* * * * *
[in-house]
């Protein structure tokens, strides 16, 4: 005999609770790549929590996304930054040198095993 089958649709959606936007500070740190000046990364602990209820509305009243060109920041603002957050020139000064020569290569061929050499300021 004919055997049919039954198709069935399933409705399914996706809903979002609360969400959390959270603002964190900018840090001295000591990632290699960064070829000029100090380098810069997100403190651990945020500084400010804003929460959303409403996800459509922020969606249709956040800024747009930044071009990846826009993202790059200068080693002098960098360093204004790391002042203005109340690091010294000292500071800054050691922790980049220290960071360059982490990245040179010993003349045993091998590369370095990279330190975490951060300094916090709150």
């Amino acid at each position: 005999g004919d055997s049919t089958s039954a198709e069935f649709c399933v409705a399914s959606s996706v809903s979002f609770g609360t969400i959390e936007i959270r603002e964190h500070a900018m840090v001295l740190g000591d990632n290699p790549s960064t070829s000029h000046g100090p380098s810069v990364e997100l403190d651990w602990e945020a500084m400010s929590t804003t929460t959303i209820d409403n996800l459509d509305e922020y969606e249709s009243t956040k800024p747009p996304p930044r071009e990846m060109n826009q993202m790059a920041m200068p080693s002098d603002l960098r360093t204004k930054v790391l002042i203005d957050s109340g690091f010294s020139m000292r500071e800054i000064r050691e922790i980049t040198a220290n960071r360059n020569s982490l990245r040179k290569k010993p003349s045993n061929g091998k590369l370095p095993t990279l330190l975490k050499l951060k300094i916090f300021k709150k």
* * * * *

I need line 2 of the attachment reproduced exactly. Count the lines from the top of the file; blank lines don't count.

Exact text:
């Protein structure tokens, strides 16, 4: 005999609770790549929590996304930054040198095993 089958649709959606936007500070740190000046990364602990209820509305009243060109920041603002957050020139000064020569290569061929050499300021 004919055997049919039954198709069935399933409705399914996706809903979002609360969400959390959270603002964190900018840090001295000591990632290699960064070829000029100090380098810069997100403190651990945020500084400010804003929460959303409403996800459509922020969606249709956040800024747009930044071009990846826009993202790059200068080693002098960098360093204004790391002042203005109340690091010294000292500071800054050691922790980049220290960071360059982490990245040179010993003349045993091998590369370095990279330190975490951060300094916090709150």